Is the UN Effective?
The UN was established in 1945 at the end of WWII with the commitment:
- to save succeeding generations from the scourge of war, which twice in our lifetime has brought untold sorrow to mankind, and
- to reaffirm faith in fundamental human rights, in the dignity and worth of the human person, in the equal rights of men and women and of nations large and small, and
- to establish conditions under which justice and respect for the obligations arising from treaties and other sources of international law can be maintained, and
- to promote social progress and better standards of life in larger freedom,
And for these ends
- to practice tolerance and live together in peace with one another as good neighbours, and
- to unite our strength to maintain international peace and security, and
- to ensure, by the acceptance of principles and the institution of methods, that armed force shall not be used, save in the common interest, and
- to employ international machinery for the promotion of the economic and social advancement of all peoples,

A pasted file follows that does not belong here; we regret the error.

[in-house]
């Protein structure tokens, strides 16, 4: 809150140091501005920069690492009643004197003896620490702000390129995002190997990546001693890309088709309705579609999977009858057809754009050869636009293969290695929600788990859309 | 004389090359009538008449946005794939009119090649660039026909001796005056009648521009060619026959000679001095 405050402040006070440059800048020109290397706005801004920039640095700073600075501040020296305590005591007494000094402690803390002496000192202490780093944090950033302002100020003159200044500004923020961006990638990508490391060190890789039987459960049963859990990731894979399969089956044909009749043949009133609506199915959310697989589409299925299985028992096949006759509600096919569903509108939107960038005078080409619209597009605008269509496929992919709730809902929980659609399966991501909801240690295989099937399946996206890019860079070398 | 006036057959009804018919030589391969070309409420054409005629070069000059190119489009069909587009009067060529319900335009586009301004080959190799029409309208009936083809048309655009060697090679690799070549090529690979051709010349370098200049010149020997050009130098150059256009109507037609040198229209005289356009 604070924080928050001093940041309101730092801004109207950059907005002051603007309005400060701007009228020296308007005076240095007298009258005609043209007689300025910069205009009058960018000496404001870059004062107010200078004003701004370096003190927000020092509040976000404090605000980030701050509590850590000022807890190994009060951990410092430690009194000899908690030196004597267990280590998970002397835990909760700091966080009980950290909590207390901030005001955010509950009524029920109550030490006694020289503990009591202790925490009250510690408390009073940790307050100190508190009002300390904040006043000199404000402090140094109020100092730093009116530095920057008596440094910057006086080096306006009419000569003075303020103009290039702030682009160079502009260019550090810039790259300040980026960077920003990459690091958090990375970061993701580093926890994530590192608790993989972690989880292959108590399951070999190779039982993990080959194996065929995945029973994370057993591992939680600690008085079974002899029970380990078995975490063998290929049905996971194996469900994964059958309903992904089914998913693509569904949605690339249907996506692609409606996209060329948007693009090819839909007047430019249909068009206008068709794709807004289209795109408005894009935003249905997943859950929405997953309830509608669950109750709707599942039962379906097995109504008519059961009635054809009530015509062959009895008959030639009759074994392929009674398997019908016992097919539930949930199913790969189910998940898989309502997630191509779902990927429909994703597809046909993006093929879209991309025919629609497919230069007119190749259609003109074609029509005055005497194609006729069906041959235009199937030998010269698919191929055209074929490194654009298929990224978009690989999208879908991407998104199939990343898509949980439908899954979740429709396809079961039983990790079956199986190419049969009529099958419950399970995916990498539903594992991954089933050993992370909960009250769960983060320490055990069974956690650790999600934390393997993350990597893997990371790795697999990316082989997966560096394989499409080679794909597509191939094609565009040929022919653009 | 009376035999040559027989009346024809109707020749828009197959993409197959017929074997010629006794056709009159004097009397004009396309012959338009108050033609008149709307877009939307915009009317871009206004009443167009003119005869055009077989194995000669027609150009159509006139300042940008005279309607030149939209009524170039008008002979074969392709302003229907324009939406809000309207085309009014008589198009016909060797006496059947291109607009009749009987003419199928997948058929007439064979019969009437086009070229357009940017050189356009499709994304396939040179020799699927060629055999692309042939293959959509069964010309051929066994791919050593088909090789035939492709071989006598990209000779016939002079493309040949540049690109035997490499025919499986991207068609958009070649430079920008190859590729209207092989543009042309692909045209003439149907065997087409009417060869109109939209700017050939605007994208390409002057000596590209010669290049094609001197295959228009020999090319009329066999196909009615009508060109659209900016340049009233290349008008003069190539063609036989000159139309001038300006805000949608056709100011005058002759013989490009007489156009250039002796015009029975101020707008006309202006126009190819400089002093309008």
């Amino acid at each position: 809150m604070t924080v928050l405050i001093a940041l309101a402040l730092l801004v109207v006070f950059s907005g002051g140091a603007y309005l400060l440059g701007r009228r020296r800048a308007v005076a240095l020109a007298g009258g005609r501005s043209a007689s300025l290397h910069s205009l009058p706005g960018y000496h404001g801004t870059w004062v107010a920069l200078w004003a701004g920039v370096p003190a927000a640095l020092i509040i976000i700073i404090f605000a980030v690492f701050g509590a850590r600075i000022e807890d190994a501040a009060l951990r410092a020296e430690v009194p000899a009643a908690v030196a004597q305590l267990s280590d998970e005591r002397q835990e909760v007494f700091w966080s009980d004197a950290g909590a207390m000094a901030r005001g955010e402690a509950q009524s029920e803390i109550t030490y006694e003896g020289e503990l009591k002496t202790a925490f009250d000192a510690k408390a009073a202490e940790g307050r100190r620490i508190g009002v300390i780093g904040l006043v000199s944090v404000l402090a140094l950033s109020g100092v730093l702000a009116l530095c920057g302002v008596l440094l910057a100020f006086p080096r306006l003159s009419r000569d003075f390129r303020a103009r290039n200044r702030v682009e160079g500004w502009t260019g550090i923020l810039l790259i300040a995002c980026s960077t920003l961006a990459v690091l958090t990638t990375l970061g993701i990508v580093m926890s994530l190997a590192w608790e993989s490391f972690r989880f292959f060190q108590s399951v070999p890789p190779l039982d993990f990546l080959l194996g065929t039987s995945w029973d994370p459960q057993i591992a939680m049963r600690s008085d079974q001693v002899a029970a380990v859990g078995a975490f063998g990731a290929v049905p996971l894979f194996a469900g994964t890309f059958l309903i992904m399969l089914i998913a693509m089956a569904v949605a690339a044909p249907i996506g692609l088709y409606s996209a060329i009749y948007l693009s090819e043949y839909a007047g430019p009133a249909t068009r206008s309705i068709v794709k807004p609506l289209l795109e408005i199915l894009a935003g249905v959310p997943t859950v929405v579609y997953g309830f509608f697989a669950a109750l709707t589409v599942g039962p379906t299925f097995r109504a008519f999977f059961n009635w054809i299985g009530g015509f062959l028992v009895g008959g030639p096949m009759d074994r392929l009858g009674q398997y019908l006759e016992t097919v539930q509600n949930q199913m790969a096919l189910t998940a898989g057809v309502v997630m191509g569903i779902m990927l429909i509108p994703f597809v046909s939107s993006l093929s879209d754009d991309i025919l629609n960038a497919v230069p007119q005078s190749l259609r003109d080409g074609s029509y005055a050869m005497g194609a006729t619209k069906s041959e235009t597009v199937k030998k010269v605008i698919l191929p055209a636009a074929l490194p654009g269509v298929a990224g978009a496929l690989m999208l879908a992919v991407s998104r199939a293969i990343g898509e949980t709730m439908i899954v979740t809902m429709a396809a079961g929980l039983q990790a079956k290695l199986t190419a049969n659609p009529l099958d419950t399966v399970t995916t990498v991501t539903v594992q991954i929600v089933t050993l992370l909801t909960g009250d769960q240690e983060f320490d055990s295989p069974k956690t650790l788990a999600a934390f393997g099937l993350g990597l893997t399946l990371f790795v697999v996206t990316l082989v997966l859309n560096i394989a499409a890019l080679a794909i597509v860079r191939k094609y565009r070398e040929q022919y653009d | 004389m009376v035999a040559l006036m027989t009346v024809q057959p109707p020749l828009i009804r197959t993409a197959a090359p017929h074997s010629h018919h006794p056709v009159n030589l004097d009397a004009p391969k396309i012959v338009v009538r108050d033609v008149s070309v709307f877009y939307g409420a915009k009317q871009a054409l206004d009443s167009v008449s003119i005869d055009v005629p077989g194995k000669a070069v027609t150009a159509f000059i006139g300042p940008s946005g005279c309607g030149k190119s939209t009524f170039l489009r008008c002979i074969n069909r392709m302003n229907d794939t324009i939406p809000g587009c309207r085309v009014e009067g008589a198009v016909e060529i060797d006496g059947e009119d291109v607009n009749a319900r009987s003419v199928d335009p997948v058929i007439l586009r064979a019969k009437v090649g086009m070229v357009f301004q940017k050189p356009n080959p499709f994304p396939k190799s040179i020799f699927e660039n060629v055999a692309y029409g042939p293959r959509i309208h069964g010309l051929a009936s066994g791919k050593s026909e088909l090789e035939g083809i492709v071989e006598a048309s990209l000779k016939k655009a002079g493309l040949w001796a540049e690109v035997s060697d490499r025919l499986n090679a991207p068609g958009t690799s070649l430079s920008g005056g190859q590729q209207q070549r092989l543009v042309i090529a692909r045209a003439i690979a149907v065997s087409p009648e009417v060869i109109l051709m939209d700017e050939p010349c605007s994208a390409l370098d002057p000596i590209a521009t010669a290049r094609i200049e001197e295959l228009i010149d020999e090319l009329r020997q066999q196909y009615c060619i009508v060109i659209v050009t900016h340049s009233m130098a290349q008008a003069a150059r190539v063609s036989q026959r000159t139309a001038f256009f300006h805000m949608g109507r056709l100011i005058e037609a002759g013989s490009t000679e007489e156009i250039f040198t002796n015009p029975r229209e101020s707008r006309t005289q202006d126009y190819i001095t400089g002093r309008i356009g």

Has it succeeded?
Not completely, there are still wars and billions still live in misery. Nevertheless, there has been no more world wars, wars between nations are very few, virtually all nations belong to the UN. The machinery for international cooperation has expanded enormously, often including civil society and business interests. We have achieved what is arguably the greatest level of global peace and prosperity in the history of the world.
Further, issues of global development, elimination of poverty, human rights, the role of women, the global environment and many other issues have been placed firmly on the agenda of major power politics and consultation.
There is, of course, much to be achieved, and there is a need to expand the capability of the UN to address the many emerging environmental, economic and political issues. UN members also need to overcome their narrow interests to achieve the much needed reform of the organisation.
Read a specifically NZ perspective: The True Value of the UN - Terence O'Brien